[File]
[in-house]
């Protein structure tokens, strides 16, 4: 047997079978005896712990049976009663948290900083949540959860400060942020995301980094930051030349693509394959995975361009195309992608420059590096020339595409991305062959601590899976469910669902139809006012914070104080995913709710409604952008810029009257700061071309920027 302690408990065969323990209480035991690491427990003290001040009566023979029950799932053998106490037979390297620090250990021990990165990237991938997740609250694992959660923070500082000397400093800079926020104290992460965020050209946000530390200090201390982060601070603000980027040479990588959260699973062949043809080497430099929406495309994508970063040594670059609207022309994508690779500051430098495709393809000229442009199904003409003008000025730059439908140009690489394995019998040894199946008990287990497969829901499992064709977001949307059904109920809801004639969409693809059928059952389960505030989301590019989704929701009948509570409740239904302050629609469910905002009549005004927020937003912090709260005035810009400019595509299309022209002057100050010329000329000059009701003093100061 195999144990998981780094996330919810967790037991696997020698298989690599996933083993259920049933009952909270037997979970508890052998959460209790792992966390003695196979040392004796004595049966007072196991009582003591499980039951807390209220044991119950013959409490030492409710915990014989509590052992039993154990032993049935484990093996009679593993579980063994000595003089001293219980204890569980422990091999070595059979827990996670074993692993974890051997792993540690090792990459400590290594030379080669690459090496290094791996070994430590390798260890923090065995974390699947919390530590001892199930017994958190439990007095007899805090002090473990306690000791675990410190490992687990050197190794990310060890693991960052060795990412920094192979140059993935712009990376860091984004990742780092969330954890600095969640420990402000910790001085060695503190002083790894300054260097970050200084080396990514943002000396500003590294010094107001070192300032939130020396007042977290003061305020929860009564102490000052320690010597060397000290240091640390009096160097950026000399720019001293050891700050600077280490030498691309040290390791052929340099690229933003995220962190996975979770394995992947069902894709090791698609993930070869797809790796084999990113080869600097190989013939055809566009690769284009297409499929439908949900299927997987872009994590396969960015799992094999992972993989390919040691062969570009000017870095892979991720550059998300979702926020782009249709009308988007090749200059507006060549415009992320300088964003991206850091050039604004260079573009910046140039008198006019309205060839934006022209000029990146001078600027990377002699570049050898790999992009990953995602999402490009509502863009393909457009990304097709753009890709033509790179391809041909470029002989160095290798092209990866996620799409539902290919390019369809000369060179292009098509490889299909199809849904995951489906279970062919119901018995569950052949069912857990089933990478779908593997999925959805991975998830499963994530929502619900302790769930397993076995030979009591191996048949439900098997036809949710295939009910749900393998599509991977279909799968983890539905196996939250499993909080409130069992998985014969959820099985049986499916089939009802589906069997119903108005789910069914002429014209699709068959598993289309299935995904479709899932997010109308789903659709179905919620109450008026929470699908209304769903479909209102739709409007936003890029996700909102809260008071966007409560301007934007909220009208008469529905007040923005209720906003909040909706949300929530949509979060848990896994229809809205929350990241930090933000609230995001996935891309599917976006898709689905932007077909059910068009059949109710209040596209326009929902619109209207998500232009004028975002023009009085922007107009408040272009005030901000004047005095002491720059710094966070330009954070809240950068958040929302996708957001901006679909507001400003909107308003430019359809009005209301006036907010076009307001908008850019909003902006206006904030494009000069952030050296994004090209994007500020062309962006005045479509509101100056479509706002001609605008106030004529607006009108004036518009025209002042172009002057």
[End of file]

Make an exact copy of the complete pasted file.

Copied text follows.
[in-house]
């Protein structure tokens, strides 16, 4: 047997079978005896712990049976009663948290900083949540959860400060942020995301980094930051030349693509394959995975361009195309992608420059590096020339595409991305062959601590899976469910669902139809006012914070104080995913709710409604952008810029009257700061071309920027 302690408990065969323990209480035991690491427990003290001040009566023979029950799932053998106490037979390297620090250990021990990165990237991938997740609250694992959660923070500082000397400093800079926020104290992460965020050209946000530390200090201390982060601070603000980027040479990588959260699973062949043809080497430099929406495309994508970063040594670059609207022309994508690779500051430098495709393809000229442009199904003409003008000025730059439908140009690489394995019998040894199946008990287990497969829901499992064709977001949307059904109920809801004639969409693809059928059952389960505030989301590019989704929701009948509570409740239904302050629609469910905002009549005004927020937003912090709260005035810009400019595509299309022209002057100050010329000329000059009701003093100061 195999144990998981780094996330919810967790037991696997020698298989690599996933083993259920049933009952909270037997979970508890052998959460209790792992966390003695196979040392004796004595049966007072196991009582003591499980039951807390209220044991119950013959409490030492409710915990014989509590052992039993154990032993049935484990093996009679593993579980063994000595003089001293219980204890569980422990091999070595059979827990996670074993692993974890051997792993540690090792990459400590290594030379080669690459090496290094791996070994430590390798260890923090065995974390699947919390530590001892199930017994958190439990007095007899805090002090473990306690000791675990410190490992687990050197190794990310060890693991960052060795990412920094192979140059993935712009990376860091984004990742780092969330954890600095969640420990402000910790001085060695503190002083790894300054260097970050200084080396990514943002000396500003590294010094107001070192300032939130020396007042977290003061305020929860009564102490000052320690010597060397000290240091640390009096160097950026000399720019001293050891700050600077280490030498691309040290390791052929340099690229933003995220962190996975979770394995992947069902894709090791698609993930070869797809790796084999990113080869600097190989013939055809566009690769284009297409499929439908949900299927997987872009994590396969960015799992094999992972993989390919040691062969570009000017870095892979991720550059998300979702926020782009249709009308988007090749200059507006060549415009992320300088964003991206850091050039604004260079573009910046140039008198006019309205060839934006022209000029990146001078600027990377002699570049050898790999992009990953995602999402490009509502863009393909457009990304097709753009890709033509790179391809041909470029002989160095290798092209990866996620799409539902290919390019369809000369060179292009098509490889299909199809849904995951489906279970062919119901018995569950052949069912857990089933990478779908593997999925959805991975998830499963994530929502619900302790769930397993076995030979009591191996048949439900098997036809949710295939009910749900393998599509991977279909799968983890539905196996939250499993909080409130069992998985014969959820099985049986499916089939009802589906069997119903108005789910069914002429014209699709068959598993289309299935995904479709899932997010109308789903659709179905919620109450008026929470699908209304769903479909209102739709409007936003890029996700909102809260008071966007409560301007934007909220009208008469529905007040923005209720906003909040909706949300929530949509979060848990896994229809809205929350990241930090933000609230995001996935891309599917976006898709689905932007077909059910068009059949109710209040596209326009929902619109209207998500232009004028975002023009009085922007107009408040272009005030901000004047005095002491720059710094966070330009954070809240950068958040929302996708957001901006679909507001400003909107308003430019359809009005209301006036907010076009307001908008850019909003902006206006904030494009000069952030050296994004090209994007500020062309962006005045479509509101100056479509706002001609605008106030004529607006009108004036518009025209002042172009002057």